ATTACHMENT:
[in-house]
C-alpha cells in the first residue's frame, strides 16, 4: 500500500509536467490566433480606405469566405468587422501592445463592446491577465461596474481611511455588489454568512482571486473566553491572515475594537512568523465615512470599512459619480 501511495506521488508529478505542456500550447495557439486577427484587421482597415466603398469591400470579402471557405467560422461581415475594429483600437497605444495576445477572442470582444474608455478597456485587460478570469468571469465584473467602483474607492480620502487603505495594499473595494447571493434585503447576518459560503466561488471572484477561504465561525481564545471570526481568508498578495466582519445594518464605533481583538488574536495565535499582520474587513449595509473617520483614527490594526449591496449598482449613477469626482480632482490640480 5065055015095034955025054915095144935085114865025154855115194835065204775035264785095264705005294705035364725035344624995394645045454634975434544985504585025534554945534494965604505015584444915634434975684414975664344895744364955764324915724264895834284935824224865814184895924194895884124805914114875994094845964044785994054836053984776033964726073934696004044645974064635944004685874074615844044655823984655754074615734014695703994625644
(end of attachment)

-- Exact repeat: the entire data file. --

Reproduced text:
[in-house]
C-alpha cells in the first residue's frame, strides 16, 4: 500500500509536467490566433480606405469566405468587422501592445463592446491577465461596474481611511455588489454568512482571486473566553491572515475594537512568523465615512470599512459619480 501511495506521488508529478505542456500550447495557439486577427484587421482597415466603398469591400470579402471557405467560422461581415475594429483600437497605444495576445477572442470582444474608455478597456485587460478570469468571469465584473467602483474607492480620502487603505495594499473595494447571493434585503447576518459560503466561488471572484477561504465561525481564545471570526481568508498578495466582519445594518464605533481583538488574536495565535499582520474587513449595509473617520483614527490594526449591496449598482449613477469626482480632482490640480 5065055015095034955025054915095144935085114865025154855115194835065204775035264785095264705005294705035364725035344624995394645045454634975434544985504585025534554945534494965604505015584444915634434975684414975664344895744364955764324915724264895834284935824224865814184895924194895884124805914114875994094845964044785994054836053984776033964726073934696004044645974064635944004685874074615844044655823984655754074615734014695703994625644